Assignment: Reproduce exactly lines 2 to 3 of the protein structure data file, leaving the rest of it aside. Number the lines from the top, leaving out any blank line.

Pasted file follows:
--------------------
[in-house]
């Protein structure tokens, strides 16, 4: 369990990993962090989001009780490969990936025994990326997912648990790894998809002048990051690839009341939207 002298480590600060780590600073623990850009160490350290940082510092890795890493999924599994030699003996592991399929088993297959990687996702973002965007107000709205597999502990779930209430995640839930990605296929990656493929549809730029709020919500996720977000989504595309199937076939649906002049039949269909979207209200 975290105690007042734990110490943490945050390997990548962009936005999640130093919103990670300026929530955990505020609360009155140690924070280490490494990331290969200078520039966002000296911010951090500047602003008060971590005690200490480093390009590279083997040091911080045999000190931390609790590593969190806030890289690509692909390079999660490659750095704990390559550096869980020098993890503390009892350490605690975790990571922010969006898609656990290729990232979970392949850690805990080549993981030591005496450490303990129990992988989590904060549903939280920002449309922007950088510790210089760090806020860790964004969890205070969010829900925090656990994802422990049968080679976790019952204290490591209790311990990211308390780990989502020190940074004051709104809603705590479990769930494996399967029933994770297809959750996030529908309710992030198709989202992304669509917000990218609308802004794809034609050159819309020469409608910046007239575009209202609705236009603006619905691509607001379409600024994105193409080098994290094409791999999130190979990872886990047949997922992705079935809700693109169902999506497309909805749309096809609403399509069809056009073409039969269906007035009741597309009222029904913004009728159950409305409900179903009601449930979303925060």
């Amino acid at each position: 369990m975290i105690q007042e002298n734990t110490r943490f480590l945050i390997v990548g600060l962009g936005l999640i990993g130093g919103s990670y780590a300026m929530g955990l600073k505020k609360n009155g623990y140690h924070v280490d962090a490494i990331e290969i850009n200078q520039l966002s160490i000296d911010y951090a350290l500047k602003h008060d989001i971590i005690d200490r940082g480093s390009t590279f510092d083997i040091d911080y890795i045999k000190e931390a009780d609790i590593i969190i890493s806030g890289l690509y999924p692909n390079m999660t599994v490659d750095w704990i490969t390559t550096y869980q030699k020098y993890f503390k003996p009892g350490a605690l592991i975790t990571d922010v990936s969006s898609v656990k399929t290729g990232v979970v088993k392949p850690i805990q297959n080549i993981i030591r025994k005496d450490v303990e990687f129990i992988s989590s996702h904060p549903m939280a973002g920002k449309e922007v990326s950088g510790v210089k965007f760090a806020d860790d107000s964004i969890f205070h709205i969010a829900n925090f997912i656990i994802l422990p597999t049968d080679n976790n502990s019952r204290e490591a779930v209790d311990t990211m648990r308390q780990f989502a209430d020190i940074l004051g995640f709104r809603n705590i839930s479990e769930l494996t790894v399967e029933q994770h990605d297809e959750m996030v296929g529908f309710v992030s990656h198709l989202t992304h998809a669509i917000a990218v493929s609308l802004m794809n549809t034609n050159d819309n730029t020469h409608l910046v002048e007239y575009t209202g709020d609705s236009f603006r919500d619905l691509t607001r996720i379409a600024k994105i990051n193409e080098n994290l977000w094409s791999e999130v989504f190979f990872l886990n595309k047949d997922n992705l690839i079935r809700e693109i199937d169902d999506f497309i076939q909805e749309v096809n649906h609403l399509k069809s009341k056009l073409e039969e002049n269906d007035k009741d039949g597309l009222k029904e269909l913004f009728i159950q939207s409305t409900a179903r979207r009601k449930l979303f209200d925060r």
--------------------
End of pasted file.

């Protein structure tokens, strides 16, 4: 369990990993962090989001009780490969990936025994990326997912648990790894998809002048990051690839009341939207 002298480590600060780590600073623990850009160490350290940082510092890795890493999924599994030699003996592991399929088993297959990687996702973002965007107000709205597999502990779930209430995640839930990605296929990656493929549809730029709020919500996720977000989504595309199937076939649906002049039949269909979207209200 975290105690007042734990110490943490945050390997990548962009936005999640130093919103990670300026929530955990505020609360009155140690924070280490490494990331290969200078520039966002000296911010951090500047602003008060971590005690200490480093390009590279083997040091911080045999000190931390609790590593969190806030890289690509692909390079999660490659750095704990390559550096869980020098993890503390009892350490605690975790990571922010969006898609656990290729990232979970392949850690805990080549993981030591005496450490303990129990992988989590904060549903939280920002449309922007950088510790210089760090806020860790964004969890205070969010829900925090656990994802422990049968080679976790019952204290490591209790311990990211308390780990989502020190940074004051709104809603705590479990769930494996399967029933994770297809959750996030529908309710992030198709989202992304669509917000990218609308802004794809034609050159819309020469409608910046007239575009209202609705236009603006619905691509607001379409600024994105193409080098994290094409791999999130190979990872886990047949997922992705079935809700693109169902999506497309909805749309096809609403399509069809056009073409039969269906007035009741597309009222029904913004009728159950409305409900179903009601449930979303925060």
């Amino acid at each position: 369990m975290i105690q007042e002298n734990t110490r943490f480590l945050i390997v990548g600060l962009g936005l999640i990993g130093g919103s990670y780590a300026m929530g955990l600073k505020k609360n009155g623990y140690h924070v280490d962090a490494i990331e290969i850009n200078q520039l966002s160490i000296d911010y951090a350290l500047k602003h008060d989001i971590i005690d200490r940082g480093s390009t590279f510092d083997i040091d911080y890795i045999k000190e931390a009780d609790i590593i969190i890493s806030g890289l690509y999924p692909n390079m999660t599994v490659d750095w704990i490969t390559t550096y869980q030699k020098y993890f503390k003996p009892g350490a605690l592991i975790t990571d922010v990936s969006s898609v656990k399929t290729g990232v979970v088993k392949p850690i805990q297959n080549i993981i030591r025994k005496d450490v303990e990687f129990i992988s989590s996702h904060p549903m939280a973002g920002k449309e922007v990326s950088g510790v210089k965007f760090a806020d860790d107000s964004i969890f205070h709205i969010a829900n925090f997912i656990i994802l422990p597999t049968d080679n976790n502990s019952r204290e490591a779930v209790d311990t990211m648990r308390q780990f989502a209430d020190i940074l004051g995640f709104r809603n705590i839930s479990e769930l494996t790894v399967e029933q994770h990605d297809e959750m996030v296929g529908f309710v992030s990656h198709l989202t992304h998809a669509i917000a990218v493929s609308l802004m794809n549809t034609n050159d819309n730029t020469h409608l910046v002048e007239y575009t209202g709020d609705s236009f603006r919500d619905l691509t607001r996720i379409a600024k994105i990051n193409e080098n994290l977000w094409s791999e999130v989504f190979f990872l886990n595309k047949d997922n992705l690839i079935r809700e693109i199937d169902d999506f497309i076939q909805e749309v096809n649906h609403l399509k069809s009341k056009l073409e039969e002049n269906d007035k009741d039949g597309l009222k029904e269909l913004f009728i159950q939207s409305t409900a179903r979207r009601k449930l979303f209200d925060r």